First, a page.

Ad­min­is­ter­ing a Ja­maican will from over­seas

Jamaica Gleaner - - FRONT PAGE - Oran A. Hall, prin­ci­pal au­thor of ‘The Handbook of Per­sonal Fi­nan­cial Plan­ning’, of­fers per­sonal fi­nan­cial plan­ning ad­vice and coun­sel. Email fin­viser.jm@gmail.com

QUES­TION: I have a query I would like you to ad­vise me on. If a will was com­pleted in Ja­maica, upon the death of the tes­ta­tor, how can the ex­ecu­tor, who is res­i­dent in the United King­dom, take pos­ses­sion of the es­tate in Ja­maica and make plans to sell the prop­erty, which has re­cently be­come va­cant?

- Ker­san­dra

FI­NAN­CIAL AD­VISER:

Liv­ing in the United King­dom does not hin­der the ex­ecu­tor from car­ry­ing out his func­tions. There are cer­tain steps which must be fol­lowed, and we will go through them.

First of all, the will has to be ad­mit­ted to pro­bate in the courts of Ja­maica, for which, it would be nec­es­sary to re­tain an at­tor­ney-at-law in Ja­maica. The at­tor­ney-at-law would then send the nec­es­sary doc­u­ments to the ex­ecu­tor for him to sign them.

The doc­u­ments would then be sent to the Stamp Of­fice for the as­sess­ment and pay­ment of trans­fer tax on death, which is 1.5 per cent of the value of the es­tate at the time of the death of the tes­ta­tor. No stamp duty is payable. Then, they would be sent to the Ti­tles Of­fice for the prop­erty to be trans­ferred to the ben­e­fi­cia­ries.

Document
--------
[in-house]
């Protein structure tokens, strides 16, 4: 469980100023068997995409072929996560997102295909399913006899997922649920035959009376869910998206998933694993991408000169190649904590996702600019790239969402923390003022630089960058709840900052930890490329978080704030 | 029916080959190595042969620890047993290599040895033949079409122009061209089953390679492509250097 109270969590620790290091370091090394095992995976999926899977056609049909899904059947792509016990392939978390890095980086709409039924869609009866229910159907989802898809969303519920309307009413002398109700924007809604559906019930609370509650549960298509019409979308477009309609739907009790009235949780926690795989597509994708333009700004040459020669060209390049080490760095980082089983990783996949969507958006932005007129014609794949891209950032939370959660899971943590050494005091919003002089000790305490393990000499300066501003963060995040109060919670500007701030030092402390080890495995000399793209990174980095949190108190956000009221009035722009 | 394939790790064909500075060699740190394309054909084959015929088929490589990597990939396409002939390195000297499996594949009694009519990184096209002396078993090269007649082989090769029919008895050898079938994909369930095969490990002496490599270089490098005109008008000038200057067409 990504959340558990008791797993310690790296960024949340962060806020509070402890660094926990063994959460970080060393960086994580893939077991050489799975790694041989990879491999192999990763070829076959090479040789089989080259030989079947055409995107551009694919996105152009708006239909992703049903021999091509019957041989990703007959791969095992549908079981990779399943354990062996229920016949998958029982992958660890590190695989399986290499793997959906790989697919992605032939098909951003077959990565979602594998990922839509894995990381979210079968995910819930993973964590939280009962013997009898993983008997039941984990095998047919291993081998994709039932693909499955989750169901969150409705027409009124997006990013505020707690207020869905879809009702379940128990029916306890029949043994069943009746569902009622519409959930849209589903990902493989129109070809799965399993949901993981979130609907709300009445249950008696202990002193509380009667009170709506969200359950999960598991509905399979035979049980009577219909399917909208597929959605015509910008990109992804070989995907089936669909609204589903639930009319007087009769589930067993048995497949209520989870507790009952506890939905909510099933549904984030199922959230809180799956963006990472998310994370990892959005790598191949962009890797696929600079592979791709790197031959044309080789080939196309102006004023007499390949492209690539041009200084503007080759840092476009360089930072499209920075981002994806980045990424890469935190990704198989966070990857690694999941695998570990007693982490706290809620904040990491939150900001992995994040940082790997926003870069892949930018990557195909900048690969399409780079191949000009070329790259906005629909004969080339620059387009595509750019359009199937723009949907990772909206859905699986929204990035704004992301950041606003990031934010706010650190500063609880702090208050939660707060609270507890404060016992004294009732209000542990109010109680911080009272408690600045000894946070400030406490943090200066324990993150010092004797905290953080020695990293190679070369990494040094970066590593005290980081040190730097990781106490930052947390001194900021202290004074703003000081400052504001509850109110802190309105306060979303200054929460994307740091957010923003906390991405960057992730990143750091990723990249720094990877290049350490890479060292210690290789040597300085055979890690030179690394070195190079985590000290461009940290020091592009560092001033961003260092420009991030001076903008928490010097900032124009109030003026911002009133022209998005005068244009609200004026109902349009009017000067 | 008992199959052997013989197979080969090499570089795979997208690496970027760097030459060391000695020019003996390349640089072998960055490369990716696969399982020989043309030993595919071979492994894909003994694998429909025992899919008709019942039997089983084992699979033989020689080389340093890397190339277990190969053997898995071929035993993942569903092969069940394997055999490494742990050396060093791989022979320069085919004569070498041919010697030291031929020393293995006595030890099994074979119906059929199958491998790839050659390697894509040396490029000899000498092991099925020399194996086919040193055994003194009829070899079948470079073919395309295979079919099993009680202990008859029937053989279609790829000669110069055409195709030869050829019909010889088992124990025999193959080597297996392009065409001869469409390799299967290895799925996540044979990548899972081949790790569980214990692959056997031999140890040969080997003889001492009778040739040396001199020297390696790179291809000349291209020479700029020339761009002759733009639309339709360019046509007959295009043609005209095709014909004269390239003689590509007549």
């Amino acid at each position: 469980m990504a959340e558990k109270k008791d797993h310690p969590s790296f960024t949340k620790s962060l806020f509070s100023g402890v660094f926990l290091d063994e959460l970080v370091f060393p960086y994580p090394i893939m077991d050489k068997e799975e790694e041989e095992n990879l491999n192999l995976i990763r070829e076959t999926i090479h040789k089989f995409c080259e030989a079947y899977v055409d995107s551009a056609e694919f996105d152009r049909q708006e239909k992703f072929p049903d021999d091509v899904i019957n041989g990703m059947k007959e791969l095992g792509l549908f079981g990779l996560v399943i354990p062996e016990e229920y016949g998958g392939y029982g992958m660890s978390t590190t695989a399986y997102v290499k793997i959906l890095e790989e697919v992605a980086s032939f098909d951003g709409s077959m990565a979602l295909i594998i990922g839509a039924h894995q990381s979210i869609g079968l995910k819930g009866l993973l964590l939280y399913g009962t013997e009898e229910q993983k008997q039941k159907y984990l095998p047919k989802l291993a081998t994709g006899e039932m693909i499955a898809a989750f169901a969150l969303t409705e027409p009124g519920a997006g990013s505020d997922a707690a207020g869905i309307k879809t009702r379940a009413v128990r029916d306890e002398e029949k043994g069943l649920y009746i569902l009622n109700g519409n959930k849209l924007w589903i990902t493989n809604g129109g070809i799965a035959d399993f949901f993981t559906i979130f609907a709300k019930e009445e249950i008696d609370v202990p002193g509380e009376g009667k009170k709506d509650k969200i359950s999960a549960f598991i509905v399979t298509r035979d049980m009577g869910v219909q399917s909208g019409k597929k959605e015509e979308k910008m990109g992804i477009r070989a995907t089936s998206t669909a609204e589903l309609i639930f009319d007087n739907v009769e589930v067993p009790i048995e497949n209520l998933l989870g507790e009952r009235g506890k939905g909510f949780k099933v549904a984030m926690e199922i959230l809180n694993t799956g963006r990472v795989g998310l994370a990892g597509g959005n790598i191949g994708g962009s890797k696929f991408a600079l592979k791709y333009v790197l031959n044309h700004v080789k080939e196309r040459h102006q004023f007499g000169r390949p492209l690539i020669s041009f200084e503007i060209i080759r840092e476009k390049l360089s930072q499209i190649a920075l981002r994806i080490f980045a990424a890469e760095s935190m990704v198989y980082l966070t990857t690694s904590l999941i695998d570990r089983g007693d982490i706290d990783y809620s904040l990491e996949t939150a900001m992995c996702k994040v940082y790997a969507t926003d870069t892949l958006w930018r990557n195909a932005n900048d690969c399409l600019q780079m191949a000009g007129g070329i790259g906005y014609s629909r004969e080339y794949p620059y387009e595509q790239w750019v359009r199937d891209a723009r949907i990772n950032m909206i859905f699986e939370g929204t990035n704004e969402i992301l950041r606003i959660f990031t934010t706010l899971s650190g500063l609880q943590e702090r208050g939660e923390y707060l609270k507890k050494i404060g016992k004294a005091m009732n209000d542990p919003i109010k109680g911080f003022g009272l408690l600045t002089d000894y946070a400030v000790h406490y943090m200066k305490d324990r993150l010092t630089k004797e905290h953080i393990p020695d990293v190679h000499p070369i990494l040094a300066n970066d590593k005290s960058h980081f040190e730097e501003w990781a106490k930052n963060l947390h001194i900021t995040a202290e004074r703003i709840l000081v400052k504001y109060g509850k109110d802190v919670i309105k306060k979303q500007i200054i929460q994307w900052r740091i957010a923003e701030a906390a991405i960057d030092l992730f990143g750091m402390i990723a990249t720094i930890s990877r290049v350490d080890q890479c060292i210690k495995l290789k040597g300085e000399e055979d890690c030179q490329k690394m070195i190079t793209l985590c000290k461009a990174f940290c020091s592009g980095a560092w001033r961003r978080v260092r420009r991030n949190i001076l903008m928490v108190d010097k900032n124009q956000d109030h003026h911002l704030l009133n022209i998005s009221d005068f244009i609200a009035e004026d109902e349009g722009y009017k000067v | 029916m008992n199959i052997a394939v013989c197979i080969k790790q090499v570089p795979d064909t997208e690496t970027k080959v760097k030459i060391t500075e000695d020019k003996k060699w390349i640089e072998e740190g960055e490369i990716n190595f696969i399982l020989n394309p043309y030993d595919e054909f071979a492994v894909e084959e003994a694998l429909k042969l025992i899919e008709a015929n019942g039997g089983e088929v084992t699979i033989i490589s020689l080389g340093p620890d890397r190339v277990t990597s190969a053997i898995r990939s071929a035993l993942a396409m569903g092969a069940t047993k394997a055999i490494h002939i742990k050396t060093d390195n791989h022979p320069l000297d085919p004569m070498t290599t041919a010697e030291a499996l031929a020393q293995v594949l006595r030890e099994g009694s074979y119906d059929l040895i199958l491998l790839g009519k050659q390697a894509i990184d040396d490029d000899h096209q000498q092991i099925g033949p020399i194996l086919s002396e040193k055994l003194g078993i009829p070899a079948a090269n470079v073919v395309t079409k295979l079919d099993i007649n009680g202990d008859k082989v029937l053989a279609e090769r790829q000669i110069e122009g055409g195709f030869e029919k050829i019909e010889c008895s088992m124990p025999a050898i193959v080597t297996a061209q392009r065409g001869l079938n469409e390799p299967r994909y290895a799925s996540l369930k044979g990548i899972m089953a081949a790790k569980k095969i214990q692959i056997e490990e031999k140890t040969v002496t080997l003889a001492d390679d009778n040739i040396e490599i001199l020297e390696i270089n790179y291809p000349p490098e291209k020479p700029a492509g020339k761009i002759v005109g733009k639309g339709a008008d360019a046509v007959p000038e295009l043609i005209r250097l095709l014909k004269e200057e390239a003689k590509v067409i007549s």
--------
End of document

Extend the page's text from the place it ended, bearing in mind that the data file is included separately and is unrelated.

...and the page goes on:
In a case in which the will was made in Eng­land or an­other Com­mon­wealth coun­try re­lat­ing only to prop­erty in Ja­maica, it would be pro­bated as if it was ex­e­cuted in Ja­maica. Such a will pro­bated in a Com­mon­wealth coun­try would have to be re­sealed in Ja­maica. An ap­pli­ca­tion to the Supreme Court of Ja­maica for re­seal­ing should be ac­com­pa­nied by a cer­ti­fied copy of the pro­bate and will.

SELL­ING PROP­ERTY

Steps can be taken to sell the prop­erty af­ter the tes­ta­tor’s death and the name of the ex­ecu­tor have been noted on the ti­tle at the Ti­tles Of­fice of the Na­tional Land Agency if the plan is to sell the prop­erty.

The ex­ecu­tor does not have to come to Ja­maica to carry out his func­tions. In fact, he can ap­point an agent by power of at­tor­ney to do what he would nor­mally do as ex­ecu­tor. Bear in mind that the ex­ecu­tor would do what the de­ceased per­son would nor­mally do if he was alive.

So the agent, act­ing for the ex­ecu­tor, would be able to col­lect rent, give no­tice to ten­ants, sell the prop­erty, and do much more.

Note that in ad­di­tion to prov­ing the va­lid­ity of the will in a court of law and en­sur­ing that the wishes of the tes­ta­tor as stated in the last will and tes­ta­ment are car­ried out sat­is­fac­to­rily, the ex­ecu­tor is also re­quired to en­sure that all of the tes­ta­tor’s debts are paid and that the residue of the es­tate is dis­trib­uted to the ben­e­fi­cia­ries.

Any per­son who is se­lected to act as the agent of the ex­ecu­tor should be com­pe­tent, have time to carry out the var­i­ous func­tions, and be trust­wor­thy.

If noth­ing has been done in re­gard to pro­bate, ac­tion should com­mence promptly by the ex­ecu­tor re­tain­ing a Ja­maican­based at­tor­ney-at-law, who will give the nec­es­sary guid­ance and pro­vide the re­quired ser­vices.

The ex­ecu­tor does not have to come to Ja­maica to carry out his func­tions. In fact, he can ap­point an agent by power of at­tor­ney to do what he would nor­mally do as ex­ecu­tor.

I

PER­SONAL FI­NAN­CIAL AD­VI­SOR

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